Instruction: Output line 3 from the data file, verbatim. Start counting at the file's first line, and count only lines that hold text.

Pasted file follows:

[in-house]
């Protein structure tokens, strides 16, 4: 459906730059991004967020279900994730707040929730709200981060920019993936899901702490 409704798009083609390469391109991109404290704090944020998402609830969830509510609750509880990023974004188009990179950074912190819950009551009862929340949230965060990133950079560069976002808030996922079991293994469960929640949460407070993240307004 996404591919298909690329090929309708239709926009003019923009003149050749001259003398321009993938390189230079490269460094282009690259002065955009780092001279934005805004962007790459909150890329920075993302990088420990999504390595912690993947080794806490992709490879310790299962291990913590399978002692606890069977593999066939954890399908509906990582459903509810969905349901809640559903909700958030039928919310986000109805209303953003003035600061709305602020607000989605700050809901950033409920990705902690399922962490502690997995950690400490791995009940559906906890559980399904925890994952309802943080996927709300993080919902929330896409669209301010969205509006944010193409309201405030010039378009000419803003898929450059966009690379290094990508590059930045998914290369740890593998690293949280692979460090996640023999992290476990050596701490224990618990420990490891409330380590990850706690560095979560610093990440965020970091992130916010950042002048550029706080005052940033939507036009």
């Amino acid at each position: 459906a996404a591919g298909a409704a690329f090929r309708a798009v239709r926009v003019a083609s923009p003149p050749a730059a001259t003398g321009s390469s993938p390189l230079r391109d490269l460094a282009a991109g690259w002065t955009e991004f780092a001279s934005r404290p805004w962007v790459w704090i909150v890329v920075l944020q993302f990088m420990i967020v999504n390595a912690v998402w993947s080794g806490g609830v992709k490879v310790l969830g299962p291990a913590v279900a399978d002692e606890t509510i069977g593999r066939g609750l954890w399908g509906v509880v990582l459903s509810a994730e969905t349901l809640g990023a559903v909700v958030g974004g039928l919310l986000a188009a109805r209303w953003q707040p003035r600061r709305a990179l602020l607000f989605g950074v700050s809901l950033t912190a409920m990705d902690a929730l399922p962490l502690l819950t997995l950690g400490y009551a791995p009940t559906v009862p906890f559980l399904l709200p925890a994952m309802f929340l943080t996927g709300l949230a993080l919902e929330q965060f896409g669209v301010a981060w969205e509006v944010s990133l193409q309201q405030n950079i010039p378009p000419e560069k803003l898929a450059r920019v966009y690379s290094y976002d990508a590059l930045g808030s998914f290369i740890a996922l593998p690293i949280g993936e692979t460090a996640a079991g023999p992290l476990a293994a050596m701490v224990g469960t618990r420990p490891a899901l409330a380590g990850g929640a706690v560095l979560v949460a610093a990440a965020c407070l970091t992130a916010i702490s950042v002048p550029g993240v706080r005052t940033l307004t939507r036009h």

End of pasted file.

């Amino acid at each position: 459906a996404a591919g298909a409704a690329f090929r309708a798009v239709r926009v003019a083609s923009p003149p050749a730059a001259t003398g321009s390469s993938p390189l230079r391109d490269l460094a282009a991109g690259w002065t955009e991004f780092a001279s934005r404290p805004w962007v790459w704090i909150v890329v920075l944020q993302f990088m420990i967020v999504n390595a912690v998402w993947s080794g806490g609830v992709k490879v310790l969830g299962p291990a913590v279900a399978d002692e606890t509510i069977g593999r066939g609750l954890w399908g509906v509880v990582l459903s509810a994730e969905t349901l809640g990023a559903v909700v958030g974004g039928l919310l986000a188009a109805r209303w953003q707040p003035r600061r709305a990179l602020l607000f989605g950074v700050s809901l950033t912190a409920m990705d902690a929730l399922p962490l502690l819950t997995l950690g400490y009551a791995p009940t559906v009862p906890f559980l399904l709200p925890a994952m309802f929340l943080t996927g709300l949230a993080l919902e929330q965060f896409g669209v301010a981060w969205e509006v944010s990133l193409q309201q405030n950079i010039p378009p000419e560069k803003l898929a450059r920019v966009y690379s290094y976002d990508a590059l930045g808030s998914f290369i740890a996922l593998p690293i949280g993936e692979t460090a996640a079991g023999p992290l476990a293994a050596m701490v224990g469960t618990r420990p490891a899901l409330a380590g990850g929640a706690v560095l979560v949460a610093a990440a965020c407070l970091t992130a916010i702490s950042v002048p550029g993240v706080r005052t940033l307004t939507r036009h």